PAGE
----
I was a teenager when I first listened to Take This to Your Grave, which is the ideal time to experience it. It’s full of the kind of juvenile angst that would seem embarrassing later in their career but which was perfectly excusable at the time. Joe and Patrick were themselves still teenagers, after all. And Pete Wentz knew how to write about teenage heartbreak. He was dating a high schooler at the time.
Yeah. About that.
Pete was 23 when he began an off-and-on relationship with a 15-year-old girl named Jeanae, a fact that she obliquely confirmed in a 2020 podcast interview about her current job. (Without naming anyone specifically, she references a 4.5-year relationship with an older man that began when she was 15 and he was 23, and a Rolling Stone profile of the band mentioned her by name as Pete’s “sulky teenage muse” in 2007. That corroborates her timeline, as Pete would leave her for Ashlee Simpson later that year, and places the beginning of their relationship sometime in 2002, a year before Grave was recorded.) It’s possible that the songs on Grave aren’t about Jeanae at all; Pete also dated a teenager named Morgan, younger than him but older than Jeanae, around this time, and fan consensus is that it’s Morgan who appeared on the original Take This to Your Grave album cover. Regardless, the situation places the album’s frequent misogyny in starker relief. Lines like “With every breath, I wish your body would be broken again” and “Stop burning bridges and drive off of them,” problematic but standard for the genre, take on a darker implications when you wonder if they were aimed at the high school sophomore who was eight years younger than her boyfriend, or if it was a different teenager who would hear them and know they referred to her.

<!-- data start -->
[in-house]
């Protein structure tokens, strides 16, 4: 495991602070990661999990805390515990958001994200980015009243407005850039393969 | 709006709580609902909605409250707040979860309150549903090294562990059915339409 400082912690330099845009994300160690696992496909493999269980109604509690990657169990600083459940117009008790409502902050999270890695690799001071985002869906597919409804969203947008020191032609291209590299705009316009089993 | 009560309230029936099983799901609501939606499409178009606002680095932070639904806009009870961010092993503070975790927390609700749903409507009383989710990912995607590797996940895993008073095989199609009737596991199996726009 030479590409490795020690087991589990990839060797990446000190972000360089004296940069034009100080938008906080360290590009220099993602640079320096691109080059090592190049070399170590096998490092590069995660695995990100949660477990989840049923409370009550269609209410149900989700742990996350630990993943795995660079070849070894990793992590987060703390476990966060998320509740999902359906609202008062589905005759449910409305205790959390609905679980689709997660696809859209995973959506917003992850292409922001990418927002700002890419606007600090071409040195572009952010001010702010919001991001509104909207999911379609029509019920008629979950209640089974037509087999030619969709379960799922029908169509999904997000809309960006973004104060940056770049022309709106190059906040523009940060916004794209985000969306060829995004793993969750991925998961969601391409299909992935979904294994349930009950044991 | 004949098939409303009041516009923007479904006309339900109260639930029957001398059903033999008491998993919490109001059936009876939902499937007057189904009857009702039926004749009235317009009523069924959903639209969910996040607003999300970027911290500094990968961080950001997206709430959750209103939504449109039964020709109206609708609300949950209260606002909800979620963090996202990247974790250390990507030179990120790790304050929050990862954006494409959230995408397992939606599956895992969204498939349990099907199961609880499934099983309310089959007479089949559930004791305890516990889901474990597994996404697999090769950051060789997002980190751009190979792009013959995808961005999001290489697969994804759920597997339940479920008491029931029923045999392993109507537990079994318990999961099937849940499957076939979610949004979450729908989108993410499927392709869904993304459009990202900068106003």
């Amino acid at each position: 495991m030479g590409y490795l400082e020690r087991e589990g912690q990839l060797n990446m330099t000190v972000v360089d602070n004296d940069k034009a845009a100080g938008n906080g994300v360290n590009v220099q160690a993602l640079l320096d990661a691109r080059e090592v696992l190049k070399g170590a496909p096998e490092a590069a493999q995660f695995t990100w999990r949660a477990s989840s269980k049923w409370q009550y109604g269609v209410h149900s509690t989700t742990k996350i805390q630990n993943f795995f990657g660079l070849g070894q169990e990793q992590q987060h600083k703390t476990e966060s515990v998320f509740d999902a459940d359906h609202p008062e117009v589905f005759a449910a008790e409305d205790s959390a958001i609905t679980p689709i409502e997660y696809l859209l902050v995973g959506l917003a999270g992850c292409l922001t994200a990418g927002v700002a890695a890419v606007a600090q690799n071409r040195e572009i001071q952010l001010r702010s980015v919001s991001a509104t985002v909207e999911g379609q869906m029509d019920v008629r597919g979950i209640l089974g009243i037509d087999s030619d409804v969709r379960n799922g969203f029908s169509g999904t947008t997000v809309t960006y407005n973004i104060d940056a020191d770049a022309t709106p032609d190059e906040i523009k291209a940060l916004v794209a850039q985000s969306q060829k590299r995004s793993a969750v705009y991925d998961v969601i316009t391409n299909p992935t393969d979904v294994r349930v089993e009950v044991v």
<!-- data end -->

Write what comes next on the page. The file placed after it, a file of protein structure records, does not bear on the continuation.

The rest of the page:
It also makes me question Pete’s involvement with their fan base early on. Mostofi, who attended the band’s early shows, said that “Pete made sure there was little division between the band and the audience” and that, at a show with only around 10 fans, “it was very clear that they all felt like they were Pete’s best friend.” McIlrath praised Pete’s early adoption of social media, “networking with their fans before any of us.” Chris Gutierrez, the subject of “Grenade Jumper,” recalled “a group of two dozen girls from Chicagoland area that would show up over and over again.” He said he’d mock Pete for signing autographs for these 14-year-old girls, but Pete didn’t want to hurt their feelings. Was he being sensitive and respectful of these girls as fans and people? Or was something creepier going on? Mostofi’s recollection of the band’s conception was as an outlet for Pete’s “softer side,” adding, “I remember him telling me that he wanted to start a band that more girls could listen to.”
I don’t have an answer to the question of how to separate art from the artist. I don’t think anyone does. Take This to Your Grave, though, is a truly collaborative effort, with half of the collaborators still in their teens. As uncomfortable as I am with Pete’s motivations, I still appreciate the talent and vision that the rest of the band brought to the project. I still remember what it was like to listen to this album as a teenager. Fall Out Boy would get bigger, more ambitious, and more eclectic after this, but they would never encapsulate youthful cynicism as well as they did here, nor make it sound anywhere near as fun. Take This to Your Grave is truly perfect pop-punk, packed with energy and emotions and hooks for days, and it holds up for anyone who wants to revisit a time when they experienced angst as intensely as they felt hope for their future and love for their friends.
Next time, we’ll dive deep on From Under the Cork Tree, the album that propelled Fall Out Boy to mainstream success. We’ll also take a closer look at the toxicity of Pete’s relationship with his “sulky teenage muse” and analyze how he built an emo empire. Will it more than you bargained for? We’ll see!
The Fall Out Boy Music Club logo was designed by Chuck Kaslow. Please tell your friends to join the club!